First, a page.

Judge orders asylum-seeking mother, daughter returned to U.S.

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The Department of Homeland Security reversed a pair of deportation orders on Thursday, returning a woman and her daughter to the United States after they landed in El Salvador. They had sought asylum in the USA after claiming they feared for their life in their homeland.

Named in the ACLU's lawsuit are Sessions, Homeland Security Secretary Kirstjen Nielsen, U.S. Citizenship and Immigration Services Director Lee Cissna and Executive Office for Immigration Review Director James McHenry.

According to the lawsuit, the migrant mother, known under the alias "Carmen", came to the United States with her young daughter after two decades of sexual abuse from her husband and death threats from a local gang in her native El Salvador.

The ACLU's lawsuit says Carmen and her daughter left their native El Salvador because they feared for their lives amid extortion attempts by gang members.

DHS did not immediately return Fox News' request for comment, but an official with the department said earlier in a statement, obtained by The Hill, that it was working to comply with the court's order to "turn the plane around". It challenges a recent tightening on standards for seeking US asylum, which makes it far more hard for those fleeing domestic or gang violence to win the right to remain in the United States.

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A district judge in Washington halted a deportation already in progress for an El Salvadoran mother, going by the pseudonym Carmen, and her daughter.

According to the Post, attorneys for Carmen learned "during a brief recess" in court that the woman and her daughter had been removed from a family detention center and were heading for an airport in San Antonio.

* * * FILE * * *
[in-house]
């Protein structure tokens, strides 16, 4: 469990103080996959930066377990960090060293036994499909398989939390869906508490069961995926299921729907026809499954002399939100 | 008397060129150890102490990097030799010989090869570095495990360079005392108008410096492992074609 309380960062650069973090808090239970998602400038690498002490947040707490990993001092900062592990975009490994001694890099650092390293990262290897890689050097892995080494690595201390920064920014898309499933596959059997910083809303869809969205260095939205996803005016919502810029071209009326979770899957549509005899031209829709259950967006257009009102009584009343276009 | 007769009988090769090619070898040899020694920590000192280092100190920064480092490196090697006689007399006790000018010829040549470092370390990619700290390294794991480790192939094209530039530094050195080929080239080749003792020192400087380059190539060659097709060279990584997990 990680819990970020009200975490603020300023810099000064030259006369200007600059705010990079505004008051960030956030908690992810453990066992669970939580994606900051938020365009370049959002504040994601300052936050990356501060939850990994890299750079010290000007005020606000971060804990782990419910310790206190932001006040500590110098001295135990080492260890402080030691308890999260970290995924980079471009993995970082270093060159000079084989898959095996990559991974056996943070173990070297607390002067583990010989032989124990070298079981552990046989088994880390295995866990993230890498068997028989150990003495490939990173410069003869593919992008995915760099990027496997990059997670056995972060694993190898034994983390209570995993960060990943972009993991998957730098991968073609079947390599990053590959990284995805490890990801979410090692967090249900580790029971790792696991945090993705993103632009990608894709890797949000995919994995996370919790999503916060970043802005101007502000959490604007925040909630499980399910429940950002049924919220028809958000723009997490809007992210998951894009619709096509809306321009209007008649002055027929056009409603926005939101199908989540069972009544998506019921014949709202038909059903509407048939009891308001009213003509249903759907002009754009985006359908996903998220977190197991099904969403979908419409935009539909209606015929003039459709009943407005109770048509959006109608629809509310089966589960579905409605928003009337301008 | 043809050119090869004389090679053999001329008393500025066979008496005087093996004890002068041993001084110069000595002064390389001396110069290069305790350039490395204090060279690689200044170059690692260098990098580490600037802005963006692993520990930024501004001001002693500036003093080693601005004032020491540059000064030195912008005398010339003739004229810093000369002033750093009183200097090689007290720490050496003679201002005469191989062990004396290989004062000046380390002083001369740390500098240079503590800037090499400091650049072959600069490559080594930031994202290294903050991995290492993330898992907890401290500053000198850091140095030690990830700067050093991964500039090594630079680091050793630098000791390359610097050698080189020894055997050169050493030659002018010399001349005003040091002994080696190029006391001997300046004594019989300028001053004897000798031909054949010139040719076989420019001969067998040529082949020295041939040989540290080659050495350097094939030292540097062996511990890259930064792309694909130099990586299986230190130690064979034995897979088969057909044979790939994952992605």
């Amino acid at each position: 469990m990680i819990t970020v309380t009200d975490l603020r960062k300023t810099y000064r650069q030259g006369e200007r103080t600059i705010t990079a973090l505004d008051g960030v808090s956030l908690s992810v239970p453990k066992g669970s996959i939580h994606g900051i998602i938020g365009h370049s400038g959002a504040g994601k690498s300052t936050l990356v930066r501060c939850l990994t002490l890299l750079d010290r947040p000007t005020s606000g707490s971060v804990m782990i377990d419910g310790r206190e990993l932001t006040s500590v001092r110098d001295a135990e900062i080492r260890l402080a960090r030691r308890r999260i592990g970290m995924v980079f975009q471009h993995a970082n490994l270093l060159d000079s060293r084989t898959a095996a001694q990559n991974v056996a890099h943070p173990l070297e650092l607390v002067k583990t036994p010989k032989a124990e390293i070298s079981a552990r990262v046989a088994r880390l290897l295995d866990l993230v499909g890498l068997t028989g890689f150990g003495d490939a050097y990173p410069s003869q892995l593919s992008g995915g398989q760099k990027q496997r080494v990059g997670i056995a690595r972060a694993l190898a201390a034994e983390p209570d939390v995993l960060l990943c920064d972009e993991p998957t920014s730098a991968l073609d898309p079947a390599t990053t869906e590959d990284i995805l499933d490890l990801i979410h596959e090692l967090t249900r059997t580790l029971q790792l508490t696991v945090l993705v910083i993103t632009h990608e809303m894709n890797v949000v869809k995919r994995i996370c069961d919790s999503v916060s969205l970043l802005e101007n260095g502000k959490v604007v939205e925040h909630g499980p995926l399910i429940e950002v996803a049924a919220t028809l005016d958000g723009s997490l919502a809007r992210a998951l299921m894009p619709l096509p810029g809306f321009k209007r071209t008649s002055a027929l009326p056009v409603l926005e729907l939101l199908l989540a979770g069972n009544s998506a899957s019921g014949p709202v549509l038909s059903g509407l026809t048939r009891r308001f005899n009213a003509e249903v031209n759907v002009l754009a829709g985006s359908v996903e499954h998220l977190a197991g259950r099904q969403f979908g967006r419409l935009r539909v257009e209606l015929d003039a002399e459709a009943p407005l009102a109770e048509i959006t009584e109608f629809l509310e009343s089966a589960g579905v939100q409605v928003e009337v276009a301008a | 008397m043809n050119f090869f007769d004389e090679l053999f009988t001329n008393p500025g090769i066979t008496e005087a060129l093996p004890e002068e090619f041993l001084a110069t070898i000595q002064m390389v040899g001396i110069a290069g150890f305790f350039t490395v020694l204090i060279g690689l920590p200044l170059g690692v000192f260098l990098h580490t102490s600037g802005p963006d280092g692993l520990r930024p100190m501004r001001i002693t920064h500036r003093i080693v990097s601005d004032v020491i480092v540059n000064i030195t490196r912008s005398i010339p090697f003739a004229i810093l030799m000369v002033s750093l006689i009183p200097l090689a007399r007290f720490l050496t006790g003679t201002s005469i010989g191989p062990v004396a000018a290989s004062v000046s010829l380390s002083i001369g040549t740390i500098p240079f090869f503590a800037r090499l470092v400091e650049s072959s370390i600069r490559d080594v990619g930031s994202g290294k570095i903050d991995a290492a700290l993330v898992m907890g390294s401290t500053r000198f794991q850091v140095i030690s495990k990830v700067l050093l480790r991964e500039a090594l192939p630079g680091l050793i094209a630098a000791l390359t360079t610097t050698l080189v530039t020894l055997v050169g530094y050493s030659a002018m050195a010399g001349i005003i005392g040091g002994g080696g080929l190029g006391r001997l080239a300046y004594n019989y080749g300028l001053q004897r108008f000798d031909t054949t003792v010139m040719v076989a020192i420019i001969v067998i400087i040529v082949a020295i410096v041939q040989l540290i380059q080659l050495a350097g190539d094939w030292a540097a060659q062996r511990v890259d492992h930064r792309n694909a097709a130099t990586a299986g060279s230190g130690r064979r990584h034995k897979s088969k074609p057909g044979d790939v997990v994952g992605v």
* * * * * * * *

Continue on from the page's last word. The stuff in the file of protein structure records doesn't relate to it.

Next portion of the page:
The ACLU said the government had on Wednesday assured the court that no plaintiff in the case would be deported before midnight on Thursday.

Earlier this year, the Justice Department made it more hard for immigrants claiming to be victims of domestic or gang violence to get asylum. Several coworkers at the factory where Carmen worked had been murdered, and her husband is also abusive, the records state.

Neither is a "credible fear of persecution".

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Others say they fled violent drug gangs who killed their relatives and, in one case, took over their homes. It argues the administration is wrongly rejecting asylum claims based on domestic abuse and gang violence. The case is part of an ongoing legal battle over asylum claims.

The ACLU lawsuit, Grace v. Sessions, was filed Tuesday in federal court in Washington, D.C. The suit contends the new policies clash with protections created by Congress that establish an initial "credible fear" interview for asylum seekers.

'It's clear the administration's goal is to deny and deport as many people as possible, as quickly as possible, ' she said.

From there, Sessions has argued, asylum-seekers are typically released into the interior of the country while they await hearings, often years away.

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